Cicero’s Republic: Three in One ~ The Imaginative Conservative

Yet, in this greatest of strengths also resides the deepest of weaknesses. When the people enjoy true liberty, they often fail to identify its source, admiring its effects rather than its causes. In particular, they misunderstand the necessity of virtue to the health of a society, misbelieving it the possession of the haughty and elite. “For when, on account of this mistaken notion of the common people, the State begins to be ruled by the riches, instead of the virtue, of a few men, these rulers tenaciously retain the title, though they do not possess the character of the best,” he laments. “For riches, names, and power, when they lack wisdom and the knowledge of how to live and to rule over others, are full of dishonour and insolent pride, nor is there any more depraved type of State than that in which the richest are accounted best.”
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Think Progress Publishes Fake News | Abbeville Institute

As a lawyer, I could be reprimanded, maybe even disbarred, for the kind of professional misconduct that Mr. Michel has demonstrated in his intemperate reporting about the Abbeville Institute’s conference. Shouldn’t journalists be held equally accountable?  Arguably, at least in certain circumstances, their capacity to harm society is greater than lawyers’, given that their writings are immediately available worldwide whereas the actions of most lawyers most of the time are confined to their jurisdiction and the parties to a case. If I could be removed from my profession or disciplined for actions similar to those of Mr. Michel in this instance, why shouldn’t he be removed from his?  Will media companies, including those that employ him, care about the flaws in his reporting?  Will they continue to feature his writings or air his opinions on television? Will his other work be scrutinized to ensure that it has truthfully conveyed verifiable facts to the general public? And what will happen to him if concerned readers discover a pattern of professional misconduct in his work, or that he has misled the public?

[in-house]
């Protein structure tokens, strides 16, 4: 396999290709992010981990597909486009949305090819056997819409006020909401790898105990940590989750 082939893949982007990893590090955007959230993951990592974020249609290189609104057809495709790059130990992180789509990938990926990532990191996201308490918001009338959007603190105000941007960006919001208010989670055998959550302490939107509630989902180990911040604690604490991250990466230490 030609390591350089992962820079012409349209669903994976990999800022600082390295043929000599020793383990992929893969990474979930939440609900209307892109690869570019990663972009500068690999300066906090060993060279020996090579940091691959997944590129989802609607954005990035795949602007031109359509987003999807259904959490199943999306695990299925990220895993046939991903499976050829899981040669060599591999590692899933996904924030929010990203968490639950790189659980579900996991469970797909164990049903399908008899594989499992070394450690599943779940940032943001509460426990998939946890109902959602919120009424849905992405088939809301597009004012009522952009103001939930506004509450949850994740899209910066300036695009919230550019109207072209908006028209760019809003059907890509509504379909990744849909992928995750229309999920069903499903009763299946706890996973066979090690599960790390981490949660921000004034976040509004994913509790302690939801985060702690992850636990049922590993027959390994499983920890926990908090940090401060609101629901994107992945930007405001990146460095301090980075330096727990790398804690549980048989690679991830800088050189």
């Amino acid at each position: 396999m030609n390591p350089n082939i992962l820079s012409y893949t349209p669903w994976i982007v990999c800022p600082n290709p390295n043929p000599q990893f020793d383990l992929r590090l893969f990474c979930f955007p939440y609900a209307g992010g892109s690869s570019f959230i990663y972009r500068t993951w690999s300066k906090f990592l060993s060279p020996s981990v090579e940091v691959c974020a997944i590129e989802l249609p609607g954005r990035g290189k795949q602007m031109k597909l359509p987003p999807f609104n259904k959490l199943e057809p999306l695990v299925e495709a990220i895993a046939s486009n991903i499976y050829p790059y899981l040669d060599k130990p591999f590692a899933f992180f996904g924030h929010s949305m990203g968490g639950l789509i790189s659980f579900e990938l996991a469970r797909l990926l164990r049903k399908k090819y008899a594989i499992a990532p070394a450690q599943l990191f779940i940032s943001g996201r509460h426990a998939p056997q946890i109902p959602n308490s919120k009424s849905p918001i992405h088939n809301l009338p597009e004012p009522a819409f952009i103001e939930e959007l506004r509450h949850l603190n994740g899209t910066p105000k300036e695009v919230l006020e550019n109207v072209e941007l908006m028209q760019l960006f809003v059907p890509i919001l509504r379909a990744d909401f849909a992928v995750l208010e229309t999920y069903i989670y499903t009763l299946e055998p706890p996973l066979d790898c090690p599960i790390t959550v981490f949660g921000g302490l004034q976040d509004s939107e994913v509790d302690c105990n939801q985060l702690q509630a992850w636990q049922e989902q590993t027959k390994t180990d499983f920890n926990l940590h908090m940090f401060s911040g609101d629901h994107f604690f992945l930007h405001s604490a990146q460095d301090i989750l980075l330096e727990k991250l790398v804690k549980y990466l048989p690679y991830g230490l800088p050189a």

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Fundraiser by Eleanor Rabaioli : Help Catherine Kuiper Heal

Eleanor Rabaioli needs your help today! Help Catherine Kuiper Heal – Friends, A little over one year ago, our dear Catherine (Sims) Kuiper was diagnosed with a rare autoimmune disease called dermatomyositis.  She had defended her dissertation the previous summer (while pregnant with her second son, Daniel) and was set to graduate with her Ph.D. from Notre Dame in…
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Cicero’s Republic: Implanted in the Nature of Man ~ The Imaginative Conservative

In two of his last dialogues—On the Republic and On the Laws (most likely meant to be part of one larger work)—Cicero offered some of his most Stoically-influenced thoughts on the nature of man, the community, and the divine. Yet, as the names of each dialogue reveals, Cicero also took Plato as his exemplar, though his Roman republican conclusions differ considerably from Plato’s. The text of the former, fascinatingly enough, faded from western history from sometime in the seventh century until 1819! An early medieval monk erased a copy of it, recording St. Augustine’s commentary on the psalms atop of it. Thankfully, Angelo Mai recognized this two hundred years ago and recreated what he could of the palimpsest. During the missing eleven centuries, On the Republic only existed as a variety of quotes and commentary as written by St. Augustine in The City of God, and as a memory in the minds of a few other scholars who had had access to the manuscript before it got erased.
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